Oh, how New Orleans loves to hate on the hipsters, moving to a city from places and living here with their clothes and their legs like it's the most natural thing in the world. Yet the animosity for their brethren is part of a dance that's as old as time, or at least as old as a 64-year old trombonist, as this newspaper clip proves. It relates the fist use of the word in this city's newspaper of record, as part of the Great Jazz Wars of the 1950s, when progressive jazz musicians took up brass against the be-bop hipster musicians, in a time that historians now call a watershed moment of jazz on jazz violence. Here, Stan Kenton is, perhaps, standing on the wrong side of jazzstory with his stance against be-bop, and name-calling of the "cool, phoney and pseudo" hipsters - words now reclaimed by hipsters and used freely on the streets of the Bywater.
Of the lesser-known hotel phenomena, one of the most interesting to observe is the that of the passive-aggressive floor gloat. It’s not always completely obvious, but be alert and you can spot it more or less every time you get in the lift/elevator with other people.
Generally, the higher the floor you have to go to, the swankier your room will be, and so letting people know that you’re on a higher floor than them, and therefore a better person in every conceivable way, is an art form, not one that your humble narrator gets to practise too much, though, let him assure you.
I do suffer from near-crippling floor envy, though, so I feel I can speak on this subject with some authority. The seasoned Floor Gloater, residing in a suitably high ranking floor, will hang back in the lobby and let the masses enter the lift first. Then they will wait, sometimes until the doors are closing, not doing anything in the hope that someone asks them which floor they need. They can then announce it loudly to the entire lift, ensuring that the people at the back, who may have missed the nuances of button pressing, are completely up to speed with the floor number involved.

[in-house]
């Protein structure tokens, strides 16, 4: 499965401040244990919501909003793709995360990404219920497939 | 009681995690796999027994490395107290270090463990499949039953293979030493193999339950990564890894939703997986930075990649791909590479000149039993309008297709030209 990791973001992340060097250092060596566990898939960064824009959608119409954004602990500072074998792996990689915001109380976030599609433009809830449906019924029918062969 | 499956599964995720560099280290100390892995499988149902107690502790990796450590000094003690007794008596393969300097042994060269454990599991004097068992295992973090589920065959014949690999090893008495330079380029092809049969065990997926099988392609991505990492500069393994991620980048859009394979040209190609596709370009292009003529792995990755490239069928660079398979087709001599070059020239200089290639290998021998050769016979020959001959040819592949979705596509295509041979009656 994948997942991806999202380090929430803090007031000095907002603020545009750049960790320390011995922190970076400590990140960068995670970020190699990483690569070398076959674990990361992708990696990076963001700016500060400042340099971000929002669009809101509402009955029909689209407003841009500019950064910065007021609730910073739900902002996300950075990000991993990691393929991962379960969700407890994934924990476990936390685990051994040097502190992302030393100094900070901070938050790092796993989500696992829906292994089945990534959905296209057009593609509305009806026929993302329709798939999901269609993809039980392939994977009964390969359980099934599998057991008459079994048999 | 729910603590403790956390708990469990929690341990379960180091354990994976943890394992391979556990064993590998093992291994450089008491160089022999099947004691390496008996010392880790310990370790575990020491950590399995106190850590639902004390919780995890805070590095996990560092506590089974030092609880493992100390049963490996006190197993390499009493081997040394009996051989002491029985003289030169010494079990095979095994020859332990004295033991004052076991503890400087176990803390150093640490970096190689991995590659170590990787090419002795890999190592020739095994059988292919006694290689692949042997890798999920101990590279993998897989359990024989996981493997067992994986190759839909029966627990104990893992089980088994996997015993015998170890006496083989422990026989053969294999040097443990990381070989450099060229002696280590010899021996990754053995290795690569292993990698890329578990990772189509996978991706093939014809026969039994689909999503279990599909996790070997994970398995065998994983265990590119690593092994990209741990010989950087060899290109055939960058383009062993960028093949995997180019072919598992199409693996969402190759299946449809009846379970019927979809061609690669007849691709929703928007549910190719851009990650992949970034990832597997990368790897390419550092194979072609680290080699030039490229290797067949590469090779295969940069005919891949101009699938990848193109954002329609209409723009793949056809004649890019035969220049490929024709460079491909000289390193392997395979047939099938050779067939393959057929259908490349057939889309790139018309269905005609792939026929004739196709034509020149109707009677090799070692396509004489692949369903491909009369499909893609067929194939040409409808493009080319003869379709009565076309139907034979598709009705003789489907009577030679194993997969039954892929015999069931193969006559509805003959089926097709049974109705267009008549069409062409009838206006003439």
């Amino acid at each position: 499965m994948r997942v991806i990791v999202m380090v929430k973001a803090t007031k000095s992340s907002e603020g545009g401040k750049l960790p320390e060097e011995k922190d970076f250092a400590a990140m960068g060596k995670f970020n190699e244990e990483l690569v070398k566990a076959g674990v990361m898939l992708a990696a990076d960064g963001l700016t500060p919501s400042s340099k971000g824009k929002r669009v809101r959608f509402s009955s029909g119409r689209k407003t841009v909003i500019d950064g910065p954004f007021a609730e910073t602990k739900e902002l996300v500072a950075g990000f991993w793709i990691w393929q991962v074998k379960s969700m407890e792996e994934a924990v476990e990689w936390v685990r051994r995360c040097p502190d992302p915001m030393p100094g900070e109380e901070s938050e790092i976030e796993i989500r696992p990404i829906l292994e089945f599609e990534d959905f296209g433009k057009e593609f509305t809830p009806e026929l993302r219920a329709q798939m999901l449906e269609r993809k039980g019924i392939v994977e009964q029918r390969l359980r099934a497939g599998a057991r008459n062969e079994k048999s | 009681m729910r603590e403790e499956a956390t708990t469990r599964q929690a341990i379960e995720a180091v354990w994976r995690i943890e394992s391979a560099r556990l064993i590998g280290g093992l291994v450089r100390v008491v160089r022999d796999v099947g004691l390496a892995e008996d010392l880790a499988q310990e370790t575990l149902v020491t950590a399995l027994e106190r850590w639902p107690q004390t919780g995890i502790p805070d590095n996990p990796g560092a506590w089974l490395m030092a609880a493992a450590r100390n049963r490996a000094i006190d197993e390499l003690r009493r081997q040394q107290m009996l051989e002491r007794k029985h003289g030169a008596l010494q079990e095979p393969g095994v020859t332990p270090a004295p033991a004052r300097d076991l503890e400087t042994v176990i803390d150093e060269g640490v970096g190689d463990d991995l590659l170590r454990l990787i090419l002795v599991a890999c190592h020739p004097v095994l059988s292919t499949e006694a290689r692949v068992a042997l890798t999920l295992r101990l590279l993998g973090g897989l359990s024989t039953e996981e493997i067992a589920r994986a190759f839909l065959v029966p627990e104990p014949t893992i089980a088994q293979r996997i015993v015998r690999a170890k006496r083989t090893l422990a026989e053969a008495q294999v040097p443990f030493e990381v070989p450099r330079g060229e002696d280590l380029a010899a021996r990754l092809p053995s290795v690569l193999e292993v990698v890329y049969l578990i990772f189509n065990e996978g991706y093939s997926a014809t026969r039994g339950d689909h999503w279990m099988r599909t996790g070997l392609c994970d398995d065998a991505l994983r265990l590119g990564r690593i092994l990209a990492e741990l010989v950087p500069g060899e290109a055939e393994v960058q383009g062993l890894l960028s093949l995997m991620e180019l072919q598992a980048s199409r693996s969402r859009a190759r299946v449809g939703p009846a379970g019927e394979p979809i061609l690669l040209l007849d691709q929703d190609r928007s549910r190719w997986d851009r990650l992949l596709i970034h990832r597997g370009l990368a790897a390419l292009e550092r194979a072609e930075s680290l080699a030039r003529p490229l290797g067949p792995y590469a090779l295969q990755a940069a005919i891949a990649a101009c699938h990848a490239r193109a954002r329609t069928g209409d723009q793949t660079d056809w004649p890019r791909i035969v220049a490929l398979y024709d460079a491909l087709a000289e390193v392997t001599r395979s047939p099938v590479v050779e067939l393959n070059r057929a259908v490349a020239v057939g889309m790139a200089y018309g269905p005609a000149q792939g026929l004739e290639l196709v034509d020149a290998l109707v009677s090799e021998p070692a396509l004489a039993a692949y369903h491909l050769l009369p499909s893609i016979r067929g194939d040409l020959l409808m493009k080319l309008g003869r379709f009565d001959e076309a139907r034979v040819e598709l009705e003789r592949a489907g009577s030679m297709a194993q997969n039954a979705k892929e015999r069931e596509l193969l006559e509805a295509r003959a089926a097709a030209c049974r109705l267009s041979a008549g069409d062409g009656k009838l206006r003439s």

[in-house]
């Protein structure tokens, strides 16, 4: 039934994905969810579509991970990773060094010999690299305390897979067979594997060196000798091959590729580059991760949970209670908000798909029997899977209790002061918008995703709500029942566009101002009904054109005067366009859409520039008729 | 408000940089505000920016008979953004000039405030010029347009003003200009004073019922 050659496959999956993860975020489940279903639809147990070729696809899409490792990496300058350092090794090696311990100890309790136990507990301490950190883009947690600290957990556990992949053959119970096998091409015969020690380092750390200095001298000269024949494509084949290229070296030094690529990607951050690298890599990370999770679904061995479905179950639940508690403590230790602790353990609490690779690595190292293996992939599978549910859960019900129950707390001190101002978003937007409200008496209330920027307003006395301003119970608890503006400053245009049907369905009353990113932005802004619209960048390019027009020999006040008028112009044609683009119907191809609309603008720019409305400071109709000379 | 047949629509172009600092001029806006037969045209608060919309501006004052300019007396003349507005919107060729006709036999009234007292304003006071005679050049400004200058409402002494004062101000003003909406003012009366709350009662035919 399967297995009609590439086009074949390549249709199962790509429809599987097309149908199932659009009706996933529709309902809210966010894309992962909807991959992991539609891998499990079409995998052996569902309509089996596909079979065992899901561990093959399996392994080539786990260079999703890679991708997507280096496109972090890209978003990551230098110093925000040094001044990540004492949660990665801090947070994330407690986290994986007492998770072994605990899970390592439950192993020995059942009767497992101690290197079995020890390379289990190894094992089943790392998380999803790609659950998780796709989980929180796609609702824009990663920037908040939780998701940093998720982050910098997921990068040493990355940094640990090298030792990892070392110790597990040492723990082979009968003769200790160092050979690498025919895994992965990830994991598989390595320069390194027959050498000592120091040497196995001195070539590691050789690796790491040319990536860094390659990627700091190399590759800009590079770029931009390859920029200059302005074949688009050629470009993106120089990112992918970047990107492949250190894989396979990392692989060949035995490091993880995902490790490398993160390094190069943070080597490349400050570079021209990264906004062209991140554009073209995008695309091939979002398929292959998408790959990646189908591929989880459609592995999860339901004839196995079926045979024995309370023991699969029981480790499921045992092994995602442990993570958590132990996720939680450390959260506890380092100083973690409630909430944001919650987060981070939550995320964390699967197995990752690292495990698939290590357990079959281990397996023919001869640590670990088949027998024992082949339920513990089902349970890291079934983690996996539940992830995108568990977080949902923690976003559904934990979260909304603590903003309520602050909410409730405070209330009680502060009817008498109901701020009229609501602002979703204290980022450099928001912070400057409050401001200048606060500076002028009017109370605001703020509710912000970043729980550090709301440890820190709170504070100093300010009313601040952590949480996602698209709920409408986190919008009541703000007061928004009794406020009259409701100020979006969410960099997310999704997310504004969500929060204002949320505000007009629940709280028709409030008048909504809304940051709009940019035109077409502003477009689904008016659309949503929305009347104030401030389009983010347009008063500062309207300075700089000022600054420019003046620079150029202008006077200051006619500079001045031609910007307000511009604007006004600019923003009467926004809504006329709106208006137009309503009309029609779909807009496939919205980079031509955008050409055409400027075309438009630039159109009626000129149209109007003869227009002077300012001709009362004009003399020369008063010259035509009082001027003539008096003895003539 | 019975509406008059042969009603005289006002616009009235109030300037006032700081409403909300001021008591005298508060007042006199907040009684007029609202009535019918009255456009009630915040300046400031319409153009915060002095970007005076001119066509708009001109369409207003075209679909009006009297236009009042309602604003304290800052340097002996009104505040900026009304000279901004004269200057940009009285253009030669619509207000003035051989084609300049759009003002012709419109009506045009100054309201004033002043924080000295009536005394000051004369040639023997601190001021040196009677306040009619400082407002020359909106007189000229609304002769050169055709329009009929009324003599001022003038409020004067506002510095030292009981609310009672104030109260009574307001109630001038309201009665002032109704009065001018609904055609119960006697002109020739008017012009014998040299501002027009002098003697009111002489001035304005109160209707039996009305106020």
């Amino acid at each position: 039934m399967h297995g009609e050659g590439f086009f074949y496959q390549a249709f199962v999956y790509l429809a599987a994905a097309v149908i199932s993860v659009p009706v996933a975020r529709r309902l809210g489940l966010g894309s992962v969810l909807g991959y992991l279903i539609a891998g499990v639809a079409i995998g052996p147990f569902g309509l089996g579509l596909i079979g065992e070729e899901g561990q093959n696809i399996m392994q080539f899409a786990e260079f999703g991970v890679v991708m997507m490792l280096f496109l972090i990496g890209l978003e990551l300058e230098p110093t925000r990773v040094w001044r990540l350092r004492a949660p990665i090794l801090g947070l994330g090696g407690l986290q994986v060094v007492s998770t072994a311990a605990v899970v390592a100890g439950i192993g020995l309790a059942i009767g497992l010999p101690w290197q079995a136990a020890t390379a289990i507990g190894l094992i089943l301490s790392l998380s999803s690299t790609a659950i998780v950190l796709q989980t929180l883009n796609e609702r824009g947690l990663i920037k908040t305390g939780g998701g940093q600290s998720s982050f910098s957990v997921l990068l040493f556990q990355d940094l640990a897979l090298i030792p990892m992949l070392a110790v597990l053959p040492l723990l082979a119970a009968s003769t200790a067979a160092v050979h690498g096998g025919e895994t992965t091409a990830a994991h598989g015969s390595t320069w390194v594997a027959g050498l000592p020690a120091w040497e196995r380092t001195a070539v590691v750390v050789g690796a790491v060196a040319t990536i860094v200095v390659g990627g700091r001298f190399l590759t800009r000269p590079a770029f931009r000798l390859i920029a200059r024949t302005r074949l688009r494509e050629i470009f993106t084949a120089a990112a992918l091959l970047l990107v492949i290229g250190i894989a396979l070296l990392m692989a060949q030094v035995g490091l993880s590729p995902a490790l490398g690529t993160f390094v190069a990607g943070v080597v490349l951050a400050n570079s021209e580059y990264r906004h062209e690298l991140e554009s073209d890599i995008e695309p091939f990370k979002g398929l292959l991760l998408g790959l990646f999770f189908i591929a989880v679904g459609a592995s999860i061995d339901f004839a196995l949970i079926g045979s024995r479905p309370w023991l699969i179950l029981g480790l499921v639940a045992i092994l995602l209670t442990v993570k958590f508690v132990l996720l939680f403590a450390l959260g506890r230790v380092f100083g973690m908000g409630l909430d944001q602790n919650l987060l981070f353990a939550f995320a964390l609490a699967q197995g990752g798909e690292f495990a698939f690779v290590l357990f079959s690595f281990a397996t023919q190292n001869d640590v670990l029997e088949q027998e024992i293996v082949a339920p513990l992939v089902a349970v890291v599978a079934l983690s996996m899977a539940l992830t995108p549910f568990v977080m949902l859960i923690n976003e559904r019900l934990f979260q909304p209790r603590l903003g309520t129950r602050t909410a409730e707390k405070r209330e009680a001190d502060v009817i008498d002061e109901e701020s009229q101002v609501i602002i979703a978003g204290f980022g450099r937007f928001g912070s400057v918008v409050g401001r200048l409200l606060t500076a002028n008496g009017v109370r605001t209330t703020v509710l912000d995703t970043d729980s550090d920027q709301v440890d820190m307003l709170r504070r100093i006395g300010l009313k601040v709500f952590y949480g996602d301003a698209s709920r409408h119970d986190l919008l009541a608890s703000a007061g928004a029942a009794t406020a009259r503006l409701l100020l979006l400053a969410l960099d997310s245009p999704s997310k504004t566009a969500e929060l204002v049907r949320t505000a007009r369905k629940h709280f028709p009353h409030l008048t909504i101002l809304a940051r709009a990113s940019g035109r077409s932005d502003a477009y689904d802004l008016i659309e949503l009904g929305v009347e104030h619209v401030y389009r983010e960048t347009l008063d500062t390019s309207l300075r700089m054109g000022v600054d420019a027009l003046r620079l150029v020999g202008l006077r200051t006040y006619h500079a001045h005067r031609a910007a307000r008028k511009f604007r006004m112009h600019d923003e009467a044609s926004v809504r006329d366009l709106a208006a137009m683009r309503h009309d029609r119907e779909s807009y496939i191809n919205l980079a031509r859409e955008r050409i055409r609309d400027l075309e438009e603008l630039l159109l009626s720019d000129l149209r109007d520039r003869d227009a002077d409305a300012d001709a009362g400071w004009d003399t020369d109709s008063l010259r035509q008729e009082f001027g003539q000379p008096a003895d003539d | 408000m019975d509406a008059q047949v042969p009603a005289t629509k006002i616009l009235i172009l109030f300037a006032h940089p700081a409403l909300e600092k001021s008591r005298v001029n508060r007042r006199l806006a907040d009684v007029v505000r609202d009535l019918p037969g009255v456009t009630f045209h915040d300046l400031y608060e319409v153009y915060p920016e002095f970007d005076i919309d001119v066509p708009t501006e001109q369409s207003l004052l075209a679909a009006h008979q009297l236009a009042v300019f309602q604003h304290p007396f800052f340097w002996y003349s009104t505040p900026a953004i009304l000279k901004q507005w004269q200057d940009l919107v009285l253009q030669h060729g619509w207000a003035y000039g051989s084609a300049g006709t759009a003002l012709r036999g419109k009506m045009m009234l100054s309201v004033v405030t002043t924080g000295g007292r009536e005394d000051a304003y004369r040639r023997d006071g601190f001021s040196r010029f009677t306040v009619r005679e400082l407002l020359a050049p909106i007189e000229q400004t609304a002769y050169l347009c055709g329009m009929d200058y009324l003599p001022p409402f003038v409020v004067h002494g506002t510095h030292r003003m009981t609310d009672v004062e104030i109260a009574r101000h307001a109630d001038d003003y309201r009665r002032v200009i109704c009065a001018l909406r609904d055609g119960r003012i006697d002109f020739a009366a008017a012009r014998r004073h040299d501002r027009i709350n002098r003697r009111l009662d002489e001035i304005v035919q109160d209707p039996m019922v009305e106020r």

If they are not asked which floor they would like, then Plan B comes into effect. This does involve button pressing, but with such a flourish that anyone sharing the confines of the lift would be hard pressed not to notice the superior ranking. A forefinger demonstratively going up and down the panel of possible numbers a few times usually suffices, though the more brazen might sometimes throw in a rhetorical “Now, what was my floor again…?” just to make sure.
The Floor Gloater’s worst nightmare is gambling on the superiority of a floor that is only second or third from the top. Imagine the humiliation of having gone through the above process, and then seeing the crowds disperse at their inferior heights, only for one person to remain, entering their floor only on the way up. This someone is somehow on the very highest floor, someone who, in the assurance that they could not be trumped, held back until the last possible minute to assert dominance.
This is the work of a true Floor Gloating Artist, executing a very specific and crushing floor victory over the would-be Floor Pretender, the plebs on the lowlier floors not even worthy of seeing this elite punishment being doled out. Had they even witnessed it (having missed their floor and having to wait for the car to go down again), its significance would surely be lost on them. They who haven’t seen such riches can, after all, live with being poor.
There's nothing wrong with romanticising travel. We all do it to some extent, whether it's reminiscing over a Flickr folder of holiday snaps, or persuading ourselves that our upcoming mini-break in Helsinki is DEFINITELY going to save our flagging relationship. Travel has inspired novels, poetry and song.
And now. A musical.
Only THIS musical is romaticising the BOOKING PROCESS. Which we're not sure brings along quite the same emotional, er, baggage. Can we really wax lyrical about price comparison websites or negotiating cancellation fees? Jim Strong, president of Strong Travel Services in (of course) America believes we can. So much so that he has commissioned a one-act musical set in the offices of a travel agency.
Titled 'Craving For Travel', Strong had Greg Edwards and Andy Sandberg whip up a show designed to re-energise the image of lowly travel agents - for too long now squashed under the might of online booking sites. The show "features the characters Gary and Joanne, rival travel agents and former spouses, competing to outdo each other by fulfilling ever more outlandish requests from their demanding clients."
It's - predictably? - Off Broadway for now. Whether it will be (artistically) Going Anywhere Nice in the future remains to be seen. You can read more HERE.